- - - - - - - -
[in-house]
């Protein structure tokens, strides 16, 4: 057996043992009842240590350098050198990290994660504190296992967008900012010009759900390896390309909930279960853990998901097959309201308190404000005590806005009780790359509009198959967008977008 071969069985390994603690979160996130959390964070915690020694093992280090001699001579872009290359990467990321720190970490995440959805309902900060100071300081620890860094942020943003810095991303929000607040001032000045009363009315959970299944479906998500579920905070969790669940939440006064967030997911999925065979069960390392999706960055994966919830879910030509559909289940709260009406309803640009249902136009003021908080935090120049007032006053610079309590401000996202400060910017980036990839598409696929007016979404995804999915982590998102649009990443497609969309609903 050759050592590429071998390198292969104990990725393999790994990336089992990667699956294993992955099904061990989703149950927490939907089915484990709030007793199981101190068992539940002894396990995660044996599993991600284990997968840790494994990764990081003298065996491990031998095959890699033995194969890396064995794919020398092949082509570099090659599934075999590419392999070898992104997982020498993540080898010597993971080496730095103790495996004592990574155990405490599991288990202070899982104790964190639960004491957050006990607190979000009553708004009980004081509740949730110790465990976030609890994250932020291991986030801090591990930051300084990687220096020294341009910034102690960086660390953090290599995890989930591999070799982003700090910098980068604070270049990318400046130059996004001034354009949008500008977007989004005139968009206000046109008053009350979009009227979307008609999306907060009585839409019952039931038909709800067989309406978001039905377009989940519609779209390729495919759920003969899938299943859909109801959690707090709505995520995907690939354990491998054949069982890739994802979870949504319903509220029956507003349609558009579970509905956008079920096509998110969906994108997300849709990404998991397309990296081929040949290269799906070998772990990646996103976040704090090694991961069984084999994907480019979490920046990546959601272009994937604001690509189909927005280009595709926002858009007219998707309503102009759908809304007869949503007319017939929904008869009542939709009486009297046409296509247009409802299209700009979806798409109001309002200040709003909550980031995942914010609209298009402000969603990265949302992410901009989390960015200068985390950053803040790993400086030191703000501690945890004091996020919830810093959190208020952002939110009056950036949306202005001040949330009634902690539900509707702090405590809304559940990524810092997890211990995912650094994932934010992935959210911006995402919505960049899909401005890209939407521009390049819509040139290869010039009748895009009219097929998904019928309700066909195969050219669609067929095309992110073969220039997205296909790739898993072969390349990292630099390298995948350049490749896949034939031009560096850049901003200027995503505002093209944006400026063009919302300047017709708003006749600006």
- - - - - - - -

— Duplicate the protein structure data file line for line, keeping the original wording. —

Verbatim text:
[in-house]
């Protein structure tokens, strides 16, 4: 057996043992009842240590350098050198990290994660504190296992967008900012010009759900390896390309909930279960853990998901097959309201308190404000005590806005009780790359509009198959967008977008 071969069985390994603690979160996130959390964070915690020694093992280090001699001579872009290359990467990321720190970490995440959805309902900060100071300081620890860094942020943003810095991303929000607040001032000045009363009315959970299944479906998500579920905070969790669940939440006064967030997911999925065979069960390392999706960055994966919830879910030509559909289940709260009406309803640009249902136009003021908080935090120049007032006053610079309590401000996202400060910017980036990839598409696929007016979404995804999915982590998102649009990443497609969309609903 050759050592590429071998390198292969104990990725393999790994990336089992990667699956294993992955099904061990989703149950927490939907089915484990709030007793199981101190068992539940002894396990995660044996599993991600284990997968840790494994990764990081003298065996491990031998095959890699033995194969890396064995794919020398092949082509570099090659599934075999590419392999070898992104997982020498993540080898010597993971080496730095103790495996004592990574155990405490599991288990202070899982104790964190639960004491957050006990607190979000009553708004009980004081509740949730110790465990976030609890994250932020291991986030801090591990930051300084990687220096020294341009910034102690960086660390953090290599995890989930591999070799982003700090910098980068604070270049990318400046130059996004001034354009949008500008977007989004005139968009206000046109008053009350979009009227979307008609999306907060009585839409019952039931038909709800067989309406978001039905377009989940519609779209390729495919759920003969899938299943859909109801959690707090709505995520995907690939354990491998054949069982890739994802979870949504319903509220029956507003349609558009579970509905956008079920096509998110969906994108997300849709990404998991397309990296081929040949290269799906070998772990990646996103976040704090090694991961069984084999994907480019979490920046990546959601272009994937604001690509189909927005280009595709926002858009007219998707309503102009759908809304007869949503007319017939929904008869009542939709009486009297046409296509247009409802299209700009979806798409109001309002200040709003909550980031995942914010609209298009402000969603990265949302992410901009989390960015200068985390950053803040790993400086030191703000501690945890004091996020919830810093959190208020952002939110009056950036949306202005001040949330009634902690539900509707702090405590809304559940990524810092997890211990995912650094994932934010992935959210911006995402919505960049899909401005890209939407521009390049819509040139290869010039009748895009009219097929998904019928309700066909195969050219669609067929095309992110073969220039997205296909790739898993072969390349990292630099390298995948350049490749896949034939031009560096850049901003200027995503505002093209944006400026063009919302300047017709708003006749600006």